The Painful Truth About Earning More than $26.25 an hour

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“Choose a job you love, and you will never have to work a day in your life,” Confucius once said.

If only life was that simple… We all need to live and in order to live, the vast majority of us need jobs to be able to put bread on the table.

The rich history of Trinidad and Tobago is replete with the hard work of our people in bringing about crucial legislative safeguards for workers against abuse and oppression.

The Industrial Relations Act, Chapter 88:01; the Workmen’s Compensation Act, Chapter 88:05; the Maternity Protection Act, Chapter 45:57; and the Occupational Health and Safety Act, Chapter 88:08 are just a few of our statutory achievements on the road to a satisfactory level of employee protection.

Unfortunately, we are nowhere near where we should be. Indeed, many countries have leapt forward with progressive employee protections laws, leaving us woefully lagging behind.

I speak in the context of all those employed persons out there today who earn more per hour than 1.5 times the minimum wage. Here, I am not discussing those who have the benefit of unions, collective agreements and those who are protected by specific laws governing their jobs e.g. security industry employees.

Employees frequently complain bitterly about unfair treatment in the workplace. Common questions arise over sick leave and vacation leave entitlements, working overtime without compensation, being contacted by the office after hours, constant threats of dismissal as a means to prevent the worker from asking for a raise or getting additional benefits and requests to accept reduced pay due to cries of decreased profits.

To underscore the point once more, thousands, if not hundreds of thousands of local employees who earn more per hour than 1.5 times the minimum wage have no statutory protections on many of those employment issues.

Let me break that down.

Statutory protections refer to written laws of the land. There is no better way to protect our rights than to have those rights enshrined in our lawbooks.

As of December 1, 2019, our minimum wage stood at $17.50 per hour. By my calculation, one and a half times that wage amounts to $26.25.

If you belong to that category of workers of which I am discussing today, who earns more than $26.26 per hour, there is no written law that requires your employer to, for instance:

  1. Reduce the terms of your employment into a written and signed contract;
  2. Give you vacation leave or sick leave, or how much;
  3. Protect your personal time after hours by regulating if and when they can contact you;
  4. Pay you for overtime worked by regulating how many hours there are in a normal working day/week/month; and
  5. Give you a minimum fixed amount of time each day for lunch and rest/mental health breaks.

On the flipside, if you do earn $26.25 per hour or less, the Minimum Wages Act, Chapter 88:04 has got you covered on a few of those important issues. For example:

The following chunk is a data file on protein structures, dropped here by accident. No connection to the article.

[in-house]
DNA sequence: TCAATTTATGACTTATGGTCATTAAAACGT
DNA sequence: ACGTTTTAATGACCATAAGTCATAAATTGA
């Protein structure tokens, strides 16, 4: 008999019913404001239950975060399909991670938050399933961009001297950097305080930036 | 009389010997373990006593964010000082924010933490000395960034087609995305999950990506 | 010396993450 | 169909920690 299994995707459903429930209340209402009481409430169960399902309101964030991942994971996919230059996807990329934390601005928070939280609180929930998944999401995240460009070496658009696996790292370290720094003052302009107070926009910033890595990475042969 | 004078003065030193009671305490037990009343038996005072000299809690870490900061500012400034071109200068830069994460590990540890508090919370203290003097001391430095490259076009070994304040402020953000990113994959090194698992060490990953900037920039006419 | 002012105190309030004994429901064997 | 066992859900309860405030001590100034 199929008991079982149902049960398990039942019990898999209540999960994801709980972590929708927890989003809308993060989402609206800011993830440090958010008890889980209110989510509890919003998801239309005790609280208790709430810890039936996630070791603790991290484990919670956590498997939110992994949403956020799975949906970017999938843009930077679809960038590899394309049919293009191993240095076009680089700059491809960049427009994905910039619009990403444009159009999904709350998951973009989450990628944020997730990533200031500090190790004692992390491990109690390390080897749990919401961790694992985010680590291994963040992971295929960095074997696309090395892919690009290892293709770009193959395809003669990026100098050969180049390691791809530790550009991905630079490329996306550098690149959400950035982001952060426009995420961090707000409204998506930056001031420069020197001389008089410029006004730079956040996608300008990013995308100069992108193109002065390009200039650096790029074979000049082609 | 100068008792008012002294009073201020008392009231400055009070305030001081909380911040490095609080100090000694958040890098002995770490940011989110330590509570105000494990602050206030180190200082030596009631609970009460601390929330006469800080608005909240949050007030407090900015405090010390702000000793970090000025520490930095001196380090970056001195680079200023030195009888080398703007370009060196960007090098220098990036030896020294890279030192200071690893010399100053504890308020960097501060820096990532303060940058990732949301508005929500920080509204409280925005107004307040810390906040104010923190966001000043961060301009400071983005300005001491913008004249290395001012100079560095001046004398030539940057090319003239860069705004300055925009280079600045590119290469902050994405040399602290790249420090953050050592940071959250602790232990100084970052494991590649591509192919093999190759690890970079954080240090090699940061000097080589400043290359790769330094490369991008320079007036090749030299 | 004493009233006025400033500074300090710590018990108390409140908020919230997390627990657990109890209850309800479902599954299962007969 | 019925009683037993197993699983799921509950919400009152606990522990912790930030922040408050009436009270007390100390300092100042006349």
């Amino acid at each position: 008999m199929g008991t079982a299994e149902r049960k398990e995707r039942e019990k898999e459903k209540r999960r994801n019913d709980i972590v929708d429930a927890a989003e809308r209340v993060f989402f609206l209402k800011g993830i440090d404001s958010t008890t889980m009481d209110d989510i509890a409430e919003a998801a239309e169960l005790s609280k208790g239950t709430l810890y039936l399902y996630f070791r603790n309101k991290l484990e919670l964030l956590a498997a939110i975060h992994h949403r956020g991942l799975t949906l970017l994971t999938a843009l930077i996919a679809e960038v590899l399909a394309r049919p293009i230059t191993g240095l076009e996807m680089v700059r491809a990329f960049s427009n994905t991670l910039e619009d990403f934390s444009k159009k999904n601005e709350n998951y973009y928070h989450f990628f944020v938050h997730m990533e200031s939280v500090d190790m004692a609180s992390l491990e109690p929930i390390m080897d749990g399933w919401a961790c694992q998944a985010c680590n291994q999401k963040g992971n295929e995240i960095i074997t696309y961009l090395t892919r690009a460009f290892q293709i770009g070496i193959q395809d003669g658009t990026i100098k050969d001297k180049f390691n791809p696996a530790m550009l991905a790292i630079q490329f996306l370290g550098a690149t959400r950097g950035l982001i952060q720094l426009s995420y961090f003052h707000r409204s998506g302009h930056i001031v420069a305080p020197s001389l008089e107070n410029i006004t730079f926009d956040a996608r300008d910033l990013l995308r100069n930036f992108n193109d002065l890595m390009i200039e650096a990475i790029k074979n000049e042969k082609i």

1. A normal working day is no more than 8 hours, excluding meal and rest breaks. A normal work week is no more than 40 hours, excluding meal and rest breaks. A normal work month is no more than 173 hours (rounded off), excluding meal and rest breaks. Overtime has to be paid if your employer makes you work in excess of that.

      2. You are entitled to a lunch break of at least 45 minutes, no more than 4.5 hours from the time of you are to start your work day. After a further 3 hours, you are entitled to a 15-minute break.

The bright side though is that many employers do try to do the right thing and afford their employees contractually agreed rights, perks and benefits, including vacation and sick leave, health insurance, pensions, commissions, bonuses etc. Many of these are built up around what passes for the industry standards and/or practices at the time. It’s not perfect, but it’s still something.

An important take away from all of this is that if you are one of those workers who will earn more than $26.26 per hour, try to get the terms of your employment put into writing and signed by you and your employer. If it’s within your power, go even further and make sure the employment contract you sign is clear, and covers absolutely everything that was discussed and agreed and which triggered your decision to accept the job. Your rights would then be protected under contract law, and ultimately, by the courts of the land.

© Neela Ramsundar, LL.B (HONS), L.E.C  is a Civil Litigation Attorney at Law & Certified Mediator

Disclaimer: The contents of this article are for general informative purposes only. It does not provide legal advice and does not create an attorney-client relationship with any reader. For legal advice on your specific situation, please contact an Attorney-at-Law of your choosing directly. Liability for any loss or damage of any kind whatsoever allegedly incurred a consequence of using content in this article is thus hereby excluded to the fullest extent permitted by law.


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